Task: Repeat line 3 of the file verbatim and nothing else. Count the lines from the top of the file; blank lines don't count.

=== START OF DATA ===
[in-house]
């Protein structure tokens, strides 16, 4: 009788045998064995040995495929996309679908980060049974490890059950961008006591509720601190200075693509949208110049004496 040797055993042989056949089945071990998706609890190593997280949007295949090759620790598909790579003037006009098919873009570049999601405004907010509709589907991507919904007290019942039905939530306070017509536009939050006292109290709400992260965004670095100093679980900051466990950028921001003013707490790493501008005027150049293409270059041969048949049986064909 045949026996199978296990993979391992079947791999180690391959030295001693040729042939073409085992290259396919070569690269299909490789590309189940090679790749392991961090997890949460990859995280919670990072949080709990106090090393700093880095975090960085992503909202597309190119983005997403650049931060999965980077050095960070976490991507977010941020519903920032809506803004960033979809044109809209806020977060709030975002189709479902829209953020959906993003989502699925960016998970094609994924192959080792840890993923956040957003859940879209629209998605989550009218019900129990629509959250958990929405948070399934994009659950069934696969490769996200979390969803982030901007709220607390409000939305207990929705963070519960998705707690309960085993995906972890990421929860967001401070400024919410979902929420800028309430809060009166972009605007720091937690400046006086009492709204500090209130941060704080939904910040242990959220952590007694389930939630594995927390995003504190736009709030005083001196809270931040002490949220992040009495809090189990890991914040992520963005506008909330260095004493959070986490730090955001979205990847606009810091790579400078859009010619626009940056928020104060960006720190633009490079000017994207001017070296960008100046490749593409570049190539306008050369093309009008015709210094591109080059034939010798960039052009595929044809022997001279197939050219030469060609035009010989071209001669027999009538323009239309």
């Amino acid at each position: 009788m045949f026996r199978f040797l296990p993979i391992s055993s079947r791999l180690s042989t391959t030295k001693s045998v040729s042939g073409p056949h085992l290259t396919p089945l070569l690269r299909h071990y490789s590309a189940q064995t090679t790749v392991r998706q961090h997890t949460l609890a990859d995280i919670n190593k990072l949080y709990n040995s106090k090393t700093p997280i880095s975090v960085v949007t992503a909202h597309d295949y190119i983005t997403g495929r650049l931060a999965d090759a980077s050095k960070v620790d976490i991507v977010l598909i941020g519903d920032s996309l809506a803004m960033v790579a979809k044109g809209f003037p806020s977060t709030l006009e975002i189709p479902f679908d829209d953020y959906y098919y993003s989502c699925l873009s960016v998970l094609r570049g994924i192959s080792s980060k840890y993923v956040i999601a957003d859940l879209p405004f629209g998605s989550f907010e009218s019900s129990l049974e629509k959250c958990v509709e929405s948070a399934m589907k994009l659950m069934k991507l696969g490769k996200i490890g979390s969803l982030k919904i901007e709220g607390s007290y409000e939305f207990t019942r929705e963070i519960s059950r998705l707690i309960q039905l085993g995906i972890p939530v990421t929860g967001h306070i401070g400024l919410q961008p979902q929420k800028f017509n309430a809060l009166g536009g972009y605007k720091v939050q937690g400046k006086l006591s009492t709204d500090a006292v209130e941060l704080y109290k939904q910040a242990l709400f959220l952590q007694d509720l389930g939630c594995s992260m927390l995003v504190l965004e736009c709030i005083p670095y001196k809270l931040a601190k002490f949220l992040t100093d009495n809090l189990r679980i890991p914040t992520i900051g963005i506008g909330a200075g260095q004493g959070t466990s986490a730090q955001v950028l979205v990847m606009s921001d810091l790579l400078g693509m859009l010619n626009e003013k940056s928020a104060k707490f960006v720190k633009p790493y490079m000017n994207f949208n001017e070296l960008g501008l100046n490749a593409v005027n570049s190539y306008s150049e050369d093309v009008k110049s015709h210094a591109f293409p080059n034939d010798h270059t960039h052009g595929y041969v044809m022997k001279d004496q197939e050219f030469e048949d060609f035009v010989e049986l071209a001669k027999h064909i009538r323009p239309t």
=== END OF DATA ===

């Amino acid at each position: 009788m045949f026996r199978f040797l296990p993979i391992s055993s079947r791999l180690s042989t391959t030295k001693s045998v040729s042939g073409p056949h085992l290259t396919p089945l070569l690269r299909h071990y490789s590309a189940q064995t090679t790749v392991r998706q961090h997890t949460l609890a990859d995280i919670n190593k990072l949080y709990n040995s106090k090393t700093p997280i880095s975090v960085v949007t992503a909202h597309d295949y190119i983005t997403g495929r650049l931060a999965d090759a980077s050095k960070v620790d976490i991507v977010l598909i941020g519903d920032s996309l809506a803004m960033v790579a979809k044109g809209f003037p806020s977060t709030l006009e975002i189709p479902f679908d829209d953020y959906y098919y993003s989502c699925l873009s960016v998970l094609r570049g994924i192959s080792s980060k840890y993923v956040i999601a957003d859940l879209p405004f629209g998605s989550f907010e009218s019900s129990l049974e629509k959250c958990v509709e929405s948070a399934m589907k994009l659950m069934k991507l696969g490769k996200i490890g979390s969803l982030k919904i901007e709220g607390s007290y409000e939305f207990t019942r929705e963070i519960s059950r998705l707690i309960q039905l085993g995906i972890p939530v990421t929860g967001h306070i401070g400024l919410q961008p979902q929420k800028f017509n309430a809060l009166g536009g972009y605007k720091v939050q937690g400046k006086l006591s009492t709204d500090a006292v209130e941060l704080y109290k939904q910040a242990l709400f959220l952590q007694d509720l389930g939630c594995s992260m927390l995003v504190l965004e736009c709030i005083p670095y001196k809270l931040a601190k002490f949220l992040t100093d009495n809090l189990r679980i890991p914040t992520i900051g963005i506008g909330a200075g260095q004493g959070t466990s986490a730090q955001v950028l979205v990847m606009s921001d810091l790579l400078g693509m859009l010619n626009e003013k940056s928020a104060k707490f960006v720190k633009p790493y490079m000017n994207f949208n001017e070296l960008g501008l100046n490749a593409v005027n570049s190539y306008s150049e050369d093309v009008k110049s015709h210094a591109f293409p080059n034939d010798h270059t960039h052009g595929y041969v044809m022997k001279d004496q197939e050219f030469e048949d060609f035009v010989e049986l071209a001669k027999h064909i009538r323009p239309t």